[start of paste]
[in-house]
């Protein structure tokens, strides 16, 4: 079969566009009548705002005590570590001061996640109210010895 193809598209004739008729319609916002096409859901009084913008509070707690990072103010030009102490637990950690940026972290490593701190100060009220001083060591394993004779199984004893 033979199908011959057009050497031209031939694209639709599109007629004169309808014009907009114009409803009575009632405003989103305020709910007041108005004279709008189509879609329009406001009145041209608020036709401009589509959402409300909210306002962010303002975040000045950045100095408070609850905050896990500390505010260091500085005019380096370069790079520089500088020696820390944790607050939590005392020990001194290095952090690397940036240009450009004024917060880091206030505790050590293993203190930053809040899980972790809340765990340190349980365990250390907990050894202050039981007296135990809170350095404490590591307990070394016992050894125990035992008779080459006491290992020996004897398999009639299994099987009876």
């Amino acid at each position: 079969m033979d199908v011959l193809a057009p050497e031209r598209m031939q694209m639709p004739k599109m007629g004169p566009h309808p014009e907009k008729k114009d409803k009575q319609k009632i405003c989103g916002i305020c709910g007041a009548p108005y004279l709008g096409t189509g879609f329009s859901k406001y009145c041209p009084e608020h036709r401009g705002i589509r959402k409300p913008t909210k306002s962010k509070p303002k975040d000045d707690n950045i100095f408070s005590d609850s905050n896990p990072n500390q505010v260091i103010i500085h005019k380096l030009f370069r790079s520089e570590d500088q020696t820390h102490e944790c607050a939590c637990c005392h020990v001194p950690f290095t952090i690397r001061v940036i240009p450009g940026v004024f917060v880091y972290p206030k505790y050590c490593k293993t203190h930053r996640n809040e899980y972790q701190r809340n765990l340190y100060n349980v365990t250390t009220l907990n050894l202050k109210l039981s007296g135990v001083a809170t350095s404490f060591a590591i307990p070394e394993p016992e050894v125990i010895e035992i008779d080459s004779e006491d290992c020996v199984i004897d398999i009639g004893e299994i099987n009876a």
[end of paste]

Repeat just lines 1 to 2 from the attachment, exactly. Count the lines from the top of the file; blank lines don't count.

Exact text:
[in-house]
């Protein structure tokens, strides 16, 4: 079969566009009548705002005590570590001061996640109210010895 193809598209004739008729319609916002096409859901009084913008509070707690990072103010030009102490637990950690940026972290490593701190100060009220001083060591394993004779199984004893 033979199908011959057009050497031209031939694209639709599109007629004169309808014009907009114009409803009575009632405003989103305020709910007041108005004279709008189509879609329009406001009145041209608020036709401009589509959402409300909210306002962010303002975040000045950045100095408070609850905050896990500390505010260091500085005019380096370069790079520089500088020696820390944790607050939590005392020990001194290095952090690397940036240009450009004024917060880091206030505790050590293993203190930053809040899980972790809340765990340190349980365990250390907990050894202050039981007296135990809170350095404490590591307990070394016992050894125990035992008779080459006491290992020996004897398999009639299994099987009876």